Cutting waste is the fastest way to reduce carbon emissions and cope with other crises of climate change. Waste is about turning resources into non-usable rubbish without getting full value from them. Waste causes half our carbon emissions, and wastes resources and the human lives that produce them.
According to the Australia Institute's 2005 report, 'Wasteful Consumption in Australia', in 2004, 20 million Australians threw away $5.3 billion in food alone, including $2.9 billion of fresh food, $630 million of uneaten takeaway food, and $876 million of leftovers. In addition, the Conservation Foundation found that each Australian household wastes an average of $1,226 per annum on items they purchase but do not use.
Why is the alternative of cutting waste to reduce carbon emissions not receiving the same attention as carbon trading, which balances continued emitting with problematic offsets?
The big snag is economic. As NSW Premier Morris Iemma has said, 'There is no point in saving the planet if we ruin the economy doing it.' If everyone wastes less, what happens to jobs? What happens to business? If we buy less and throw out less, what happens to shops?
The problem becomes absurd when we consider that the richest 10 per cent of the world's population must continue to buy and consume wastefully, to prevent global economic collapse. Meanwhile two billion people barely survive.
A logical response is make the global economy more rational. Accept that capitalism can run to excess and can be improved. Its great advantages are that it encourages enterprise and saves capital for production that serves people's needs. A great disadvantage is the perceived necessity for unstoppable growth, which is leading to ecological disaster. The challenge is growth in quality, not quantity.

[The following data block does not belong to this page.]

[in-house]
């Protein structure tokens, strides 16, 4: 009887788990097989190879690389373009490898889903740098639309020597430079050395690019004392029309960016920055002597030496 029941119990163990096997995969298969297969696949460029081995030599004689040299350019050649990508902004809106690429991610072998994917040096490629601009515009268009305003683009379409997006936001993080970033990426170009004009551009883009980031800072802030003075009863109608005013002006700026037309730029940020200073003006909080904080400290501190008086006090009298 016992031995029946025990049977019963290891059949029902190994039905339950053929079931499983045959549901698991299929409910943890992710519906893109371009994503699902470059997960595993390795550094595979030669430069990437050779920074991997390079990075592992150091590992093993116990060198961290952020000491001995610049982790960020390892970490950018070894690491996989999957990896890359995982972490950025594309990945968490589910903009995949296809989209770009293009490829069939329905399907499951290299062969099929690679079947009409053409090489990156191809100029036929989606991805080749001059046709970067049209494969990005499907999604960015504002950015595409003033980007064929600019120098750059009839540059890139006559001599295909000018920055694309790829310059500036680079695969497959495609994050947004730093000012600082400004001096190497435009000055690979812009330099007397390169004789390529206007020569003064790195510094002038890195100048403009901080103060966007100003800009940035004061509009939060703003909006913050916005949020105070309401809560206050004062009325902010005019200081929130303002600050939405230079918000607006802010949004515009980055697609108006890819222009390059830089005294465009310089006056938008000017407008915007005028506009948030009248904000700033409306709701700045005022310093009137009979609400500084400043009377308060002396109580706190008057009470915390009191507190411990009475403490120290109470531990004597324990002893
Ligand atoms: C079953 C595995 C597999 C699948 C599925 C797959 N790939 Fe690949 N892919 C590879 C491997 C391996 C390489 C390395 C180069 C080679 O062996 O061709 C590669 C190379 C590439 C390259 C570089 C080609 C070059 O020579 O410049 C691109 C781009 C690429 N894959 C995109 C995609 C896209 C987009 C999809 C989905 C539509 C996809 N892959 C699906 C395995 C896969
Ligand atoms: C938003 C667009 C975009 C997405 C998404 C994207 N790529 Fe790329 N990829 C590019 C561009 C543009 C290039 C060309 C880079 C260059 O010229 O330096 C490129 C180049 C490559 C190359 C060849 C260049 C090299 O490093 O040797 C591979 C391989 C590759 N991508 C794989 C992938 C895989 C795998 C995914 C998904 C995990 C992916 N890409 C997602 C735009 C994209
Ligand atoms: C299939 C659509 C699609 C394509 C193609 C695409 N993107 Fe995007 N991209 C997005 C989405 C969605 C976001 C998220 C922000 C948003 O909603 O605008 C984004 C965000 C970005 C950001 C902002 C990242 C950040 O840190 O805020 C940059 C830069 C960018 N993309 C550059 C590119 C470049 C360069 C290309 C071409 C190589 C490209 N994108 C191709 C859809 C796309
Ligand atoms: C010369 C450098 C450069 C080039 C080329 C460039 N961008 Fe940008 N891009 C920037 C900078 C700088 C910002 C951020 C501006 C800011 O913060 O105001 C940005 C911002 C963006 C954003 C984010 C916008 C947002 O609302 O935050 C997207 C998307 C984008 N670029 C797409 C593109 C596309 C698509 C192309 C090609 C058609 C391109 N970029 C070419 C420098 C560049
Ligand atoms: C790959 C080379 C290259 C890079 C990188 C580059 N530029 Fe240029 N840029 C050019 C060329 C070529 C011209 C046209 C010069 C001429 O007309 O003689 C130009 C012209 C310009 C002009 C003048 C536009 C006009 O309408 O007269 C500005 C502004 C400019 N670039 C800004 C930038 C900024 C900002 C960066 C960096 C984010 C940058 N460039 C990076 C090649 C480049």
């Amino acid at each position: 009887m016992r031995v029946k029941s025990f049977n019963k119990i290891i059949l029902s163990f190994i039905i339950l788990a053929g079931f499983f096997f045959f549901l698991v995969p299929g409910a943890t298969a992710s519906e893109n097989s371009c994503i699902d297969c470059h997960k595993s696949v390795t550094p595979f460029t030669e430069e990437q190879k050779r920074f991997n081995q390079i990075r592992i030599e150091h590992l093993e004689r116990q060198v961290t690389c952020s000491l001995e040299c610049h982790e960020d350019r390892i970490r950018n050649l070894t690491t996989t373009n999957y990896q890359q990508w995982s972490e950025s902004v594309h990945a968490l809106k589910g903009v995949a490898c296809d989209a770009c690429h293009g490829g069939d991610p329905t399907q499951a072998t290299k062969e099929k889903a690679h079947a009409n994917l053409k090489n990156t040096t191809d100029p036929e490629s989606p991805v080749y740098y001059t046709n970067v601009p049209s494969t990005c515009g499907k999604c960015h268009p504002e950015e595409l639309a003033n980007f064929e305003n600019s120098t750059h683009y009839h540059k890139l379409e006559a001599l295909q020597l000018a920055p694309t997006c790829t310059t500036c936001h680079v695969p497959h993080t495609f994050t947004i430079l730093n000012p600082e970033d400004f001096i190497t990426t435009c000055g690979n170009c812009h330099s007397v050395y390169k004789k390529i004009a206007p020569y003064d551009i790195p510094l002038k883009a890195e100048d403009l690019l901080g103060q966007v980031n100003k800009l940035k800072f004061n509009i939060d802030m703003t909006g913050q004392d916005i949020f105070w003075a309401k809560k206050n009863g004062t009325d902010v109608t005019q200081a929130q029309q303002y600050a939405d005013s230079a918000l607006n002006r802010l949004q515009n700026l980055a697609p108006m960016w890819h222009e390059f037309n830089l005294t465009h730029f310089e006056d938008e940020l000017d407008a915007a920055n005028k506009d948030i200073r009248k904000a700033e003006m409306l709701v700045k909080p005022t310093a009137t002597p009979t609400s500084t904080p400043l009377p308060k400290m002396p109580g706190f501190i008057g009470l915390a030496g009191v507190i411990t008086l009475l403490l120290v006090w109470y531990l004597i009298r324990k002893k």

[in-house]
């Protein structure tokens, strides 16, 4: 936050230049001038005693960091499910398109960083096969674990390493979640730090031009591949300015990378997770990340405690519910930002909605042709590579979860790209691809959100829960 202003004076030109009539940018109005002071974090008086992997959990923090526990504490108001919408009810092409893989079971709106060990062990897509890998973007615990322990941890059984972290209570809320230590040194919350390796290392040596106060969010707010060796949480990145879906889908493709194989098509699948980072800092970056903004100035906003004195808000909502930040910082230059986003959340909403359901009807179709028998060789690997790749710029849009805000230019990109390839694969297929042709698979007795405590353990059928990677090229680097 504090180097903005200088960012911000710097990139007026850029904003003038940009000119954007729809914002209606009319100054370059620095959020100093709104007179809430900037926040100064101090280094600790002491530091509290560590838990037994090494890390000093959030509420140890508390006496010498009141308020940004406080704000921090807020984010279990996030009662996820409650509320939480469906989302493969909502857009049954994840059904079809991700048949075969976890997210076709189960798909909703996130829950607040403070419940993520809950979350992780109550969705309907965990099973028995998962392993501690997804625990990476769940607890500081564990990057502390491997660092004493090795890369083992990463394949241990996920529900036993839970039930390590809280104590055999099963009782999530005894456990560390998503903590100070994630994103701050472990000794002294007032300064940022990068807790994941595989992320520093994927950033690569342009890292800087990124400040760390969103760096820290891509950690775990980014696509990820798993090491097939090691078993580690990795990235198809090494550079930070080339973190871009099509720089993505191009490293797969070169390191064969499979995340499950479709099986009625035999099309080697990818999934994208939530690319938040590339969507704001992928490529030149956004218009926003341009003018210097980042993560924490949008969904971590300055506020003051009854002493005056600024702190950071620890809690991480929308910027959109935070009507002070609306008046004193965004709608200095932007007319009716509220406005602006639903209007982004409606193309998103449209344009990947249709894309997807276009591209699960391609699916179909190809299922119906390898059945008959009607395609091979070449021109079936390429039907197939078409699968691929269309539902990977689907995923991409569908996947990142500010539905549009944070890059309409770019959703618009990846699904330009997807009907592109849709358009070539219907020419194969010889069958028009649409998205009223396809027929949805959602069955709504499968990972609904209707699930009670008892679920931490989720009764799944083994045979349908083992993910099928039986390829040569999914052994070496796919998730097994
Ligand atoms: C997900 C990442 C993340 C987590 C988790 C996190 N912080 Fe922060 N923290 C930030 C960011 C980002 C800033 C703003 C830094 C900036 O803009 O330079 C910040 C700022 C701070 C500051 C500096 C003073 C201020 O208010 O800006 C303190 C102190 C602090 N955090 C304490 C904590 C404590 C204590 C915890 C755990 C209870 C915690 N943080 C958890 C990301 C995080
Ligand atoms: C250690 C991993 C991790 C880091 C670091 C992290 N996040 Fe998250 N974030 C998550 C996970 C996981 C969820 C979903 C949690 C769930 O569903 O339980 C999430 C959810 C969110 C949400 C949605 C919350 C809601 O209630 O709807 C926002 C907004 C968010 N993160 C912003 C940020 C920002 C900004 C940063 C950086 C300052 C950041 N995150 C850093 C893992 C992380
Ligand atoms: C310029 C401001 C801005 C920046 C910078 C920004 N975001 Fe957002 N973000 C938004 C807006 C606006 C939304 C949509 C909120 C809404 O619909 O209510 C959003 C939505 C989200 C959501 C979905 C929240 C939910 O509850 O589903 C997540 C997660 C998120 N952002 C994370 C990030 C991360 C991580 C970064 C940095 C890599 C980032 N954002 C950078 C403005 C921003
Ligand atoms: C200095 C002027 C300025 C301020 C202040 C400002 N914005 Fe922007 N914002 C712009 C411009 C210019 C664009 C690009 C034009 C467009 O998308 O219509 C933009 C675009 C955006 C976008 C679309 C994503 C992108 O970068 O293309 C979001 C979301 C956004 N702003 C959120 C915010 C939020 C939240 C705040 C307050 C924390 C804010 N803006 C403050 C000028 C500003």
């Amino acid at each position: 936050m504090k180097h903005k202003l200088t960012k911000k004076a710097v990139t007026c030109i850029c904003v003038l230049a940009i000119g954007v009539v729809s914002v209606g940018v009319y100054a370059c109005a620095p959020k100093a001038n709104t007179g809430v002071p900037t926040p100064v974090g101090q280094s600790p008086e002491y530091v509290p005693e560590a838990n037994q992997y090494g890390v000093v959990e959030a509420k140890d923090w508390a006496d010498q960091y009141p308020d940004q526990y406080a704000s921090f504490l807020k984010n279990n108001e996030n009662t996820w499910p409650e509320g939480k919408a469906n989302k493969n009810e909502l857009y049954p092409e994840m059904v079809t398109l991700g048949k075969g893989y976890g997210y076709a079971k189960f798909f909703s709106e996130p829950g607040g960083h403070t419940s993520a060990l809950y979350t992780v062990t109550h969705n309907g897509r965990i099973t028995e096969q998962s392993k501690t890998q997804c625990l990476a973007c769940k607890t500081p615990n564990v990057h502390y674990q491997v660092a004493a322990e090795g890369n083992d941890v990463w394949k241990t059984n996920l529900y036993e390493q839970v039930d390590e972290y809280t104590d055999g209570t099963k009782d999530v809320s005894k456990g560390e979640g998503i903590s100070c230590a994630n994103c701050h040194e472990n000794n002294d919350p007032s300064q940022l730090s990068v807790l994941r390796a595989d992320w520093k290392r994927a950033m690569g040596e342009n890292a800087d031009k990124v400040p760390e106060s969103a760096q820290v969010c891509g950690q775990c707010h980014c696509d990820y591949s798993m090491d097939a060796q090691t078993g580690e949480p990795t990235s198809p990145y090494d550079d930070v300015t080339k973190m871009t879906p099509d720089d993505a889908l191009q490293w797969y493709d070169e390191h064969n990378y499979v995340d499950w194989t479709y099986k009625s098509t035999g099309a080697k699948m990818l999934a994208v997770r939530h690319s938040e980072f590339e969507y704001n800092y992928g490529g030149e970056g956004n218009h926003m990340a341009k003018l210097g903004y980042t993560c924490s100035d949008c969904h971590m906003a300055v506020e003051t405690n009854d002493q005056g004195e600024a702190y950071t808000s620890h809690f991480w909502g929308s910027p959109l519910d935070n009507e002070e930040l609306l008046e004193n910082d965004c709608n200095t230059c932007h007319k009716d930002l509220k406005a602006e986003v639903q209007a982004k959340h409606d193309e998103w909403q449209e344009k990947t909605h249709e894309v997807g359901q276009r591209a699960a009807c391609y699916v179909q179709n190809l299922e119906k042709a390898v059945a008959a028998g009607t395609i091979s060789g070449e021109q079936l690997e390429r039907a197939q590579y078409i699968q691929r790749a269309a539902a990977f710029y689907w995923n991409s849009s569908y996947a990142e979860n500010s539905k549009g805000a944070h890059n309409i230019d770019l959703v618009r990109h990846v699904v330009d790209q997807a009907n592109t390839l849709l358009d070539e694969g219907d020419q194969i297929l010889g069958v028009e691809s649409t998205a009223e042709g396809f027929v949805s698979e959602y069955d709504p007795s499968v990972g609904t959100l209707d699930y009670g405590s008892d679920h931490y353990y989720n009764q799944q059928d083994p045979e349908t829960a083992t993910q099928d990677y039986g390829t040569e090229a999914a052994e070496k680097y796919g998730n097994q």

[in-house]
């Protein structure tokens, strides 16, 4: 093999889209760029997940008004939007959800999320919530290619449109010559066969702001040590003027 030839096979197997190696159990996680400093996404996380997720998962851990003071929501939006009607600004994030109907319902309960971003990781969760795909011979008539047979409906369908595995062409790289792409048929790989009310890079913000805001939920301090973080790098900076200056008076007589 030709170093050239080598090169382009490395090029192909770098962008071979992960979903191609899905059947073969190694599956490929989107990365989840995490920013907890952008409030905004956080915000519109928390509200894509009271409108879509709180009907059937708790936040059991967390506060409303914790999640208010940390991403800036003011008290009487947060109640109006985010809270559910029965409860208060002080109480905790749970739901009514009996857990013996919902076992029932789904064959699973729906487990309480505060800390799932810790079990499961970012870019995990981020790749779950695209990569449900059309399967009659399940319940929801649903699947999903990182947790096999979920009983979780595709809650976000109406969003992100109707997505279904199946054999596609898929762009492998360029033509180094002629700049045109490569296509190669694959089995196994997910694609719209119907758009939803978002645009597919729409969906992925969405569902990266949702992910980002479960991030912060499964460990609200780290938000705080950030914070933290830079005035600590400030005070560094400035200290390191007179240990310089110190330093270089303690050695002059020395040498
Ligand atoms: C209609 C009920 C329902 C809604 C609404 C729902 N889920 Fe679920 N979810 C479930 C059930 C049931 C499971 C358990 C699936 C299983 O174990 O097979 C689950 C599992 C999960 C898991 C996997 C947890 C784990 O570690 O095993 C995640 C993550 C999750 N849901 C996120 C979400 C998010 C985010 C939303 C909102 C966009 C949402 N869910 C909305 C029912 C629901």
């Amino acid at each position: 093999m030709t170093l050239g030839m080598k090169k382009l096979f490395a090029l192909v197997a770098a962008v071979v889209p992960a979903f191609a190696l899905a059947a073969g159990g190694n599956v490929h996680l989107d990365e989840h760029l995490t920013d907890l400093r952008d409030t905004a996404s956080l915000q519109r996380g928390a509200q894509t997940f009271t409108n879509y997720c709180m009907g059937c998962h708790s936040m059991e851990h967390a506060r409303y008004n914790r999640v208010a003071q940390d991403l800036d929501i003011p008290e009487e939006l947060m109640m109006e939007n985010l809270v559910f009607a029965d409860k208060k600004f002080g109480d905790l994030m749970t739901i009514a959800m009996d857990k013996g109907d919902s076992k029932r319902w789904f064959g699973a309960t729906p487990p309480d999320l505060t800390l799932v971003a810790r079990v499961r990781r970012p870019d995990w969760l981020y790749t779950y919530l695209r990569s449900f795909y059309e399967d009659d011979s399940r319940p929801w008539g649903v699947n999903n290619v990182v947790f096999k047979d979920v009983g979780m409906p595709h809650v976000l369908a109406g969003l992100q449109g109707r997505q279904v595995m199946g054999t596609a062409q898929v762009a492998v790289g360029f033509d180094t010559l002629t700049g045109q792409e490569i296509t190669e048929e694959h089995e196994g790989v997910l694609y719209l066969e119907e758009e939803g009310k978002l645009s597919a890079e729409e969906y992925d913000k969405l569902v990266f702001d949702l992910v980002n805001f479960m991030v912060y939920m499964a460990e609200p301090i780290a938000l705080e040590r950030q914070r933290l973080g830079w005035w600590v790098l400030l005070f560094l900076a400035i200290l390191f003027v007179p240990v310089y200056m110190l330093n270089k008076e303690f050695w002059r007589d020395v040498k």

Regarding the effect on jobs, the truth is that if all the jobs needing to be done were being done, there would be no unemployment. How can these jobs be financed? Beside changes in personal lifestyles, political and economic action is needed. These include changing taxation to discourage wasteful production and depletion of resources, encouraging employment and research into the products that are needed, and salvage that emphasises re-using even more than energy-intensive recycling. Building and transport infrastructure need rejigging before it is too late.
So many of the goods we see in shop windows will soon be waste, mostly landfill — we need more products that are repairable and durable. We should enjoy what we have without needing insatiable novelty.
Sustainable-household economics can complement markets, as suggested by economist Graeme Snooks. We can develop many low technology inventions such as backyard solar ovens and pedal-powered communications (with exercise as a by-product).
Much waste of fossil-fuels and built-in obsolescence aims to save labor costs and to 'make jobs'. It is great that we have replaced the appalling drudgery and unmitigated toil of past ages with quick and convenient machinery . But we go to extremes when people waste time in formal exercising because they use electricity for tasks that could give us natural everyday exercise.
In a Biblical story the land of Egypt prepared for seven years of famine during seven years of plenty. The developed world today has enjoyed years of utmost plenty as never seen before, but has wasted them with a consumption explosion, careless of future cost. Our plastics, fertilisers, infrastructure, petrol, many creature comforts and sources of energy still largely depend upon diminishing oil reserves.
The 18th century moralist Dr Samuel Johnson once quipped that 'when a man knows he is to be hanged in a fortnight, it concentrates his mind wonderfully'. Our thoughts have not yet been concentrated by climatic catastrophes and shortages. Most of it seeems far away from us personally. However, winds, droughts, fires, floods and 40 million economic refugees are signs of a world facing crisis.
It has been taken for granted that if humans are not using or exploiting something it is being wasted — all those empty continents, unexplored jungles, trees growing, animals roaming. Now we are recognising the importance of maintaining biodiversity. In order to continue to live ourselves we must allow many other life forms to exist. Moral theology considers sharing, not wasting, and cooperation rather than competition.
Our entertainment imagines a future of dystopias. We play with puzzles, but could instead work on real ones. Our imagination and energy can rise to unprecedented challenges with a different vision.
Val Yule is a writer on social issues and researcher on imagination and literacy. In the 1970s she was schools psychologist for disadvantaged Catholic schools with the Commonwealth Disadvantaged Schools Program.